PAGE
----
“………….The object of recruitment to any service or post is to secure the most suitable person who answers the demands of the requirements of the job. In the case of public employment, it is necessary to eliminate arbitrariness and favouritism and introduce uniformity of standards and orderliness in the matter of employment. There has to be an element of procedural fairness in recruitment. If a public employer chooses to receive applications for employment where and when he pleases, and chooses to make appointments as he likes, a grave element of arbitrariness is certainly introduced. This must necessarily be avoided if Arts. 14 and 16 have to be given any meaning. We, therefore, consider that insistence of recruitment through employment exchanges advances rather than restricts the rights guaranteed by Arts. 14 and 16 of the Constitution. The submission that employment exchanges do not reach everywhere applies equally to whatever method of advertising vacancies is adopted. Advertisement in the daily Press, for example, is also equally ineffective as it does not reach everyone desiring W.P.(C) No.8041/2015 & connected matters Page 16 of 28 employment. In the absence of a better method of recruitment, we think that any restriction that employment in Government Departments should be through the medium of employment exchanges does not offend Arts. 14 and 16 of the Constitution.”

15. Similarly, in Excise Superintendent, Malkapatnam, Krishna District, A.P vs. K.B.N. Visweshwara Rao and others (1996) 6 SCC 216, the Supreme Court held as under:-

” It is common knowledge that many a candidate is unable to have the names sponsored, though their names are either registered or are waiting to be registered in the employment exchange, with the result that the choice of selection is restricted to only such of the candidates whose names come to be sponsored by the employment exchange. Under these circumstances, many a deserving candidate is deprived of the right to be considered for appointment to a post under the State. Better view appears to be that it should be mandatory for the requisitioning authority/establishment to intimate the employment exchange, and employment exchange should sponsor the names of the candidates to the requisitioning departments for selection strictly according to seniority and reservation, as per requisition. In addition, the appropriate department or undertaking or establishment should call for the names by publication in the newspapers having wider circulation and also display on their office notice baords or announce on radio, television and employment news bulletins; and then consider the cases of all the candidates who have applied. If this procedure is adopted, fair play would be subserved. The equality of opportunity in the matter of employment would be available to all eligible candidates.”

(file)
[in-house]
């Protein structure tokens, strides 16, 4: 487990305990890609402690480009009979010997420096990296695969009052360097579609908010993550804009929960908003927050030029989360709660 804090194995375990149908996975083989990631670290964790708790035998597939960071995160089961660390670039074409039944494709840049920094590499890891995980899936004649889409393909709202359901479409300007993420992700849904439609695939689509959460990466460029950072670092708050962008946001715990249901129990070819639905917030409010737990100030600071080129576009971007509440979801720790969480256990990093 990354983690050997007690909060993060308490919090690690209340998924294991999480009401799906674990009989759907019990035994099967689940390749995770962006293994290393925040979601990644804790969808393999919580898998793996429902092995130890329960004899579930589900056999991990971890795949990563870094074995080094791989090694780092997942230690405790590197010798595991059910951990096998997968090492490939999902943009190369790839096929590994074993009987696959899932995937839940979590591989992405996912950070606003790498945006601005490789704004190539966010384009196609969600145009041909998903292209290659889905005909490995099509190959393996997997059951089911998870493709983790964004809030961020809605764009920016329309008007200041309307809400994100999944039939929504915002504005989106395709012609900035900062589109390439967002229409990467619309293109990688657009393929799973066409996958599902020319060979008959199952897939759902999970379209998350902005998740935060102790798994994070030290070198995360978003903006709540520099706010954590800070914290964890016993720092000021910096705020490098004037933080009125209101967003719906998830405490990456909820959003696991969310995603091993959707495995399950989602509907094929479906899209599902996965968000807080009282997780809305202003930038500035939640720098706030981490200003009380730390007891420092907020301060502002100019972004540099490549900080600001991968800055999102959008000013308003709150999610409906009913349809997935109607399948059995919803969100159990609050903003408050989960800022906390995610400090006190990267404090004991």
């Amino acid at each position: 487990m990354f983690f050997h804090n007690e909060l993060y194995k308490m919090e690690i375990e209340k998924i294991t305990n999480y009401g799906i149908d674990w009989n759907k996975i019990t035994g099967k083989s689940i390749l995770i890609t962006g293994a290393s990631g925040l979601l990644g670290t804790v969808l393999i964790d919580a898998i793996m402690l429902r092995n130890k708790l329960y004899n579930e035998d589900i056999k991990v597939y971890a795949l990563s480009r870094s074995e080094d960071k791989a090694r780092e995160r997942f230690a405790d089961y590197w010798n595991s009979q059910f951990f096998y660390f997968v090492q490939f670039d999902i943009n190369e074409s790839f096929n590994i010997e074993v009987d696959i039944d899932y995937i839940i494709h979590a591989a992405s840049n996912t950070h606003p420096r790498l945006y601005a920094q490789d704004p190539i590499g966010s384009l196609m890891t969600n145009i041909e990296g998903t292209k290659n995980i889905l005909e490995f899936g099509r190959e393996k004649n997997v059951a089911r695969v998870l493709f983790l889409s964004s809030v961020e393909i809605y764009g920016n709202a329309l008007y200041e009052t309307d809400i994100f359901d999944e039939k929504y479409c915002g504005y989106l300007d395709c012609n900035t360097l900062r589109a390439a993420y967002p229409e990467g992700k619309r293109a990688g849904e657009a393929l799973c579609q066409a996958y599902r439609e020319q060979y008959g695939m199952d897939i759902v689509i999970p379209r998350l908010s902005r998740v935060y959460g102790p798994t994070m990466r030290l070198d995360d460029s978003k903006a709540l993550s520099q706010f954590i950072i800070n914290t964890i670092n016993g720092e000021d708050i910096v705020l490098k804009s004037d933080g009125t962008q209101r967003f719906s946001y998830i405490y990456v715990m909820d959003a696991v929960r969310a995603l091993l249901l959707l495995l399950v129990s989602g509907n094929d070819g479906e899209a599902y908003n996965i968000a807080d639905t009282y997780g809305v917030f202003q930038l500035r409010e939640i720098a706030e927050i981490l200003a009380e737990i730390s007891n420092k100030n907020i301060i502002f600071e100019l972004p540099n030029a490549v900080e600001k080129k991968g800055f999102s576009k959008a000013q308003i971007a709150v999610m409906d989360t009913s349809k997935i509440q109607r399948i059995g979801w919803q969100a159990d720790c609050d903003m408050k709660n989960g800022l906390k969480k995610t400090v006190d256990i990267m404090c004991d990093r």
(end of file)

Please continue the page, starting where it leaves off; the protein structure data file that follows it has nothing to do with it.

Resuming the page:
16. The aforesaid view was reiterated in State of Bihar vs. Upendra Narayan Singh (supra). Because of the stipulation in the advertisement W.P.(C) No.8041/2015 & connected matters Page 17 of 28 to restrict 50% of the vacancies to IGRUA has an effect of limiting the choice of candidates. Field of choice would become broader by considering all those candidates, who apply for the post whether they had undergone training from IGRUA or other training institutions, which are also similarly recognized as IGRUA. Finally, the CPL has to be granted by DGCA. It cannot be the case of the respondent that the other training institutions are not similarly placed like the IGRUA in the matter of recognition. In other words, they are similarly placed. Even though, against the impugned advertisement in W.P.(C) NO. 8041/2015, the petitioner had applied against the 50 vacancies meant for open selection, insofar as the notification for making campus recruitment was concerned, the petitioner could not apply as he was not a trainee from IGRUA and the said notification was limited to the candidates from IGRUA. This Court had an occasion to deal with a similar issue in the case of Ashik Abbas and ors vs. Govt. Of National Capital Territory of Delhi and ors 80 (1999) DLT 810, wherein this Court was concerned with policy of the MCD to consider students who passed a particular course from DIET for appointment as Primary Teachers to the exclusion of the students, passed from other institutes. This Court in paras 10 to 14 has held as under:-
W.P.(C) No.8041/2015 & connected matters Page 18 of 28

“10. There appears to be no reasonable classification based on any rationale or intelligible differentia, whereby students who passed a particular course from DIET are to be considered for appointment to the post of Primary Teacher of MCD and other students who passed from other institutes, although duly recognised, are to be excluded. The appointment with MCD is appointment to a Public Office and MCD has to treat equally in the matter of public appointment of all such persons. Whether a candidate passes a particular course from the institute or the other institute, when both the recognised is on equal footing and pertains to same class. Article 14 of the Constitution forbids class legislation. The categorisation of the candidates in two classes, one who are passing the course from DIET and other passing the course from other institutes is clearly arbitrary and discriminatory and does not pass the test of permissible classification. It is now well settled that to pass the test of permissible classification two conditions must be fulfilled, namely, (i) that the classification must be founded on an intelligible differentia which distinguishes persons or things that are grouped together from others left out of the Group and